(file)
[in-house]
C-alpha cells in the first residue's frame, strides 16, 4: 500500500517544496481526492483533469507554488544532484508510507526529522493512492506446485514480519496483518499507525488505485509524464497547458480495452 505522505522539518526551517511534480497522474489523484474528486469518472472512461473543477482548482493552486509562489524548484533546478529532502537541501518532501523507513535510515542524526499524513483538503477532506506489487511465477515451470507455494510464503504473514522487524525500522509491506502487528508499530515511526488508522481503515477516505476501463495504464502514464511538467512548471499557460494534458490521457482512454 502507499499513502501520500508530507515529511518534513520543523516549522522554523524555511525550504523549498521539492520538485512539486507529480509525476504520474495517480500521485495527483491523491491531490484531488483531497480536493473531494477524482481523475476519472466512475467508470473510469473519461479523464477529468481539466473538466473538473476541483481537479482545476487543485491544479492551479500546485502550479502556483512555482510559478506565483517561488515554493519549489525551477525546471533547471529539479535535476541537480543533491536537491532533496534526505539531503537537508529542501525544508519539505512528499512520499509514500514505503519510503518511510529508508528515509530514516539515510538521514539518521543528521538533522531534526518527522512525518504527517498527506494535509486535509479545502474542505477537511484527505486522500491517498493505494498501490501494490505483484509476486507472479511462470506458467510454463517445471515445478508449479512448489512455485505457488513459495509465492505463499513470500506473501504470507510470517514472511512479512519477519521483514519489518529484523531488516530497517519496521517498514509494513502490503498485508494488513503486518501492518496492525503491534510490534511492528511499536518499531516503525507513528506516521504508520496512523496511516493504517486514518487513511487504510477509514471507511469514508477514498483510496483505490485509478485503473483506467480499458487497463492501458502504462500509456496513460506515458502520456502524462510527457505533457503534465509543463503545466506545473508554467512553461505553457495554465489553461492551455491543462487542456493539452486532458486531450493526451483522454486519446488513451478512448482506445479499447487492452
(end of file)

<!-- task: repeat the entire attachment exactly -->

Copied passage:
[in-house]
C-alpha cells in the first residue's frame, strides 16, 4: 500500500517544496481526492483533469507554488544532484508510507526529522493512492506446485514480519496483518499507525488505485509524464497547458480495452 505522505522539518526551517511534480497522474489523484474528486469518472472512461473543477482548482493552486509562489524548484533546478529532502537541501518532501523507513535510515542524526499524513483538503477532506506489487511465477515451470507455494510464503504473514522487524525500522509491506502487528508499530515511526488508522481503515477516505476501463495504464502514464511538467512548471499557460494534458490521457482512454 502507499499513502501520500508530507515529511518534513520543523516549522522554523524555511525550504523549498521539492520538485512539486507529480509525476504520474495517480500521485495527483491523491491531490484531488483531497480536493473531494477524482481523475476519472466512475467508470473510469473519461479523464477529468481539466473538466473538473476541483481537479482545476487543485491544479492551479500546485502550479502556483512555482510559478506565483517561488515554493519549489525551477525546471533547471529539479535535476541537480543533491536537491532533496534526505539531503537537508529542501525544508519539505512528499512520499509514500514505503519510503518511510529508508528515509530514516539515510538521514539518521543528521538533522531534526518527522512525518504527517498527506494535509486535509479545502474542505477537511484527505486522500491517498493505494498501490501494490505483484509476486507472479511462470506458467510454463517445471515445478508449479512448489512455485505457488513459495509465492505463499513470500506473501504470507510470517514472511512479512519477519521483514519489518529484523531488516530497517519496521517498514509494513502490503498485508494488513503486518501492518496492525503491534510490534511492528511499536518499531516503525507513528506516521504508520496512523496511516493504517486514518487513511487504510477509514471507511469514508477514498483510496483505490485509478485503473483506467480499458487497463492501458502504462500509456496513460506515458502520456502524462510527457505533457503534465509543463503545466506545473508554467512553461505553457495554465489553461492551455491543462487542456493539452486532458486531450493526451483522454486519446488513451478512448482506445479499447487492452